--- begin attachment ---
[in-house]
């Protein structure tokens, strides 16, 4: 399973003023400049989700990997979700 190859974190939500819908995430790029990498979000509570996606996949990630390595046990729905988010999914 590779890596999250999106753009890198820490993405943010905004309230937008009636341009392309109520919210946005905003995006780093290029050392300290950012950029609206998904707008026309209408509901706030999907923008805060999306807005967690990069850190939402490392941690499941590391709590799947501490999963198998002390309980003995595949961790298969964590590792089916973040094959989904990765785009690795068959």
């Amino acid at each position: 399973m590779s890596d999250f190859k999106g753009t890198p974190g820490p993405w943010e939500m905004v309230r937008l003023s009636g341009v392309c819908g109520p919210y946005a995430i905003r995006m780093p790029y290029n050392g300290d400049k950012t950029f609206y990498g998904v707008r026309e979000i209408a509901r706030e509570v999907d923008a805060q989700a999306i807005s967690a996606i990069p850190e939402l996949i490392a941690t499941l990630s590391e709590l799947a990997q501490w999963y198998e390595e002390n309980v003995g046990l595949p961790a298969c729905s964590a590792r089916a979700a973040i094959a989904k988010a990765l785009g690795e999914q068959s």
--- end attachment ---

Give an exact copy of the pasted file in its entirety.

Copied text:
[in-house]
């Protein structure tokens, strides 16, 4: 399973003023400049989700990997979700 190859974190939500819908995430790029990498979000509570996606996949990630390595046990729905988010999914 590779890596999250999106753009890198820490993405943010905004309230937008009636341009392309109520919210946005905003995006780093290029050392300290950012950029609206998904707008026309209408509901706030999907923008805060999306807005967690990069850190939402490392941690499941590391709590799947501490999963198998002390309980003995595949961790298969964590590792089916973040094959989904990765785009690795068959």
């Amino acid at each position: 399973m590779s890596d999250f190859k999106g753009t890198p974190g820490p993405w943010e939500m905004v309230r937008l003023s009636g341009v392309c819908g109520p919210y946005a995430i905003r995006m780093p790029y290029n050392g300290d400049k950012t950029f609206y990498g998904v707008r026309e979000i209408a509901r706030e509570v999907d923008a805060q989700a999306i807005s967690a996606i990069p850190e939402l996949i490392a941690t499941l990630s590391e709590l799947a990997q501490w999963y198998e390595e002390n309980v003995g046990l595949p961790a298969c729905s964590a590792r089916a979700a973040i094959a989904k988010a990765l785009g690795e999914q068959s």